Deal With The Devil: GOP Marriage To Religious Right Is Hard To Get Out Of

"If our Party is not welcoming and inclusive, young people and increasingly other voters will continue to tune us out.” --Republican Party report

GOP Chairman Reince Priebus unveiled a new report yesterday outlining the things the Republican Party must do to improve its performance at the polls.

Priebus said Republicans have to reach out to women, Hispanics and other minorities and change their “narrow-minded” and “out of touch” image. One of the to-do items was to alter the GOP approach to social issues such as equality for gay people.

“Already,” the report observes, “ there is a generational difference within the conservative movement about issues involving the treatment and the rights of gays — and for many younger voters, these issues are a gateway into whether the Party is a place they want to be. If our Party is not welcoming and inclusive, young people and increasingly other voters will continue to tune us out.”

Good point. A public opinion poll in today’s Post says 58 percent of Americans now support marriage equality for gay couples. That figure rises to an astounding 81 percent among Americans age 18-29.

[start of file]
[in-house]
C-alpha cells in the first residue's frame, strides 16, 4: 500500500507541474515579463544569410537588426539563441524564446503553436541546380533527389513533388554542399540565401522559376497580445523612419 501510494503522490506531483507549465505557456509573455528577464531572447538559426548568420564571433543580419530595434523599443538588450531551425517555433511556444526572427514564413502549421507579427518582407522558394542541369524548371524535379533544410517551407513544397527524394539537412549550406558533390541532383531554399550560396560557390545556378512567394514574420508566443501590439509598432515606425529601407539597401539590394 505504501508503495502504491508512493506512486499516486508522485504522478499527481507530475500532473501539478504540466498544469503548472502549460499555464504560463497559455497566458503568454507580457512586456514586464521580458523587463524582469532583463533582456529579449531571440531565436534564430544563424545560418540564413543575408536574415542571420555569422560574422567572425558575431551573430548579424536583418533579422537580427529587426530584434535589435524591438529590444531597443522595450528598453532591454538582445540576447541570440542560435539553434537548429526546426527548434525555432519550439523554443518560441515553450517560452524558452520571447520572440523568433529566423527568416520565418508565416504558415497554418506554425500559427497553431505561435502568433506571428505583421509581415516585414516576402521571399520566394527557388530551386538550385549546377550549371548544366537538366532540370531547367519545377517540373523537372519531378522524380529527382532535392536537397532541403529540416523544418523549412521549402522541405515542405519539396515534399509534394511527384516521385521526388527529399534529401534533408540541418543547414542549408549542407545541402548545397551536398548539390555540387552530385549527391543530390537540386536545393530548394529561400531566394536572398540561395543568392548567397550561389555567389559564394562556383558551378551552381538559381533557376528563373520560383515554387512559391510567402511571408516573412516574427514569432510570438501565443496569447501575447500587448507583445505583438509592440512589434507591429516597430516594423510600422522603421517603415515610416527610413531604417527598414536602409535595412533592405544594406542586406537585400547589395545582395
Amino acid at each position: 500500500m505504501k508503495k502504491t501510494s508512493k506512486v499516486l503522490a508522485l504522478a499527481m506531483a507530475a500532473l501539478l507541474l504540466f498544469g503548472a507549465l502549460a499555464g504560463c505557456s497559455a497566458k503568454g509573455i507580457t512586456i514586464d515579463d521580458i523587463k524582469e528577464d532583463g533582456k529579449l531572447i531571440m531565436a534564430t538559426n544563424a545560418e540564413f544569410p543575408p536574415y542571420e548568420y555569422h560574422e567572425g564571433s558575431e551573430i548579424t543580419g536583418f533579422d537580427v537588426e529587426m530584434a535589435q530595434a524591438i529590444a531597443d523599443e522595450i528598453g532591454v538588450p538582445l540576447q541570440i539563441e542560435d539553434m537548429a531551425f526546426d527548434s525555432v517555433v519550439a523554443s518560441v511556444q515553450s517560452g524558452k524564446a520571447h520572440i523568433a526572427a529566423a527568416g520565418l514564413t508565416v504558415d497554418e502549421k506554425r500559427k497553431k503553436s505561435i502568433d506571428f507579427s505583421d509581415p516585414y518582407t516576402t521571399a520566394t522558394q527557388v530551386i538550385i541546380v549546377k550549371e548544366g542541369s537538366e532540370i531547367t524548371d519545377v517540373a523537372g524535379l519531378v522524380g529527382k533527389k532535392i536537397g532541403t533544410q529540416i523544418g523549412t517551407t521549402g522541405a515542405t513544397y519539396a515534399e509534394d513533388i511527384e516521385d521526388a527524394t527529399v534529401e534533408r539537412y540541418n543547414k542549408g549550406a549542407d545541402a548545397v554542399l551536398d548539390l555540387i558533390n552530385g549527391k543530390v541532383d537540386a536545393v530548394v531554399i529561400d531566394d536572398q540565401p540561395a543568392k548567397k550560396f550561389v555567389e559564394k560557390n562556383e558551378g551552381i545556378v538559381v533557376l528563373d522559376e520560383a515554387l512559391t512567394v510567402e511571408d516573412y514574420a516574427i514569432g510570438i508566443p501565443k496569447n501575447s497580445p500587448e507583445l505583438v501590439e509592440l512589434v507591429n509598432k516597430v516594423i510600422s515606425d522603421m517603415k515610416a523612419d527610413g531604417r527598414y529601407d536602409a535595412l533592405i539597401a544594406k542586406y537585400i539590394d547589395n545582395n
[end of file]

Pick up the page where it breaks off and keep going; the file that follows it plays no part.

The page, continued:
But not everyone in the Republican Party finds an altered approach on this topic appealing. Religious Right ideologues are outraged.

The American Family Association’s radio ranter Bryan Fischer, for example, said it would be “idiotic” for Republicans to change their stance in order to win over young voters.

According to our friends at Right Wing Watch, Fischer fulminated, "[Young people] don't need to be pandered to; they need to be educated. We don't pander to the least mature, least intelligent, least informed, least experienced, least educated members of our movement; we educate them."

David Lane, an “under the radar” Religious Right operative, was even more blunt -- and threatening.

According to The Washington Post, Lane said evangelical Christians will leave the GOP en masse if Republicans drop their opposition to same-sex marriage, and “it will lead quickly to the collapse of the Republican Party.”

“The debate is good,” Lane added. “We need to decide whether we are a Christian nation or a pagan nation and get on with it. The glory of a nation lies in its righteousness.”

So there you have it. Lane and his Religious Right cronies want to use the political system to impose their vision of a “Christian nation” on everyone and they’ll resort to “whatever means necessary” – including sabotaging the Republican Party – to do it.

Back about 1980, presidential candidate Ronald Reagan and other Republican leaders made a deal with the devil. They wholeheartedly embraced odious Moral Majority founder Jerry Falwell and the rest of the Religious Right. In exchange, they got legions of fundamentalist Christian voters but lost the party’s reputation for moderation on social issues.

Now that bad bargain has come back to haunt the GOP.  It will be very interesting to see where this all goes.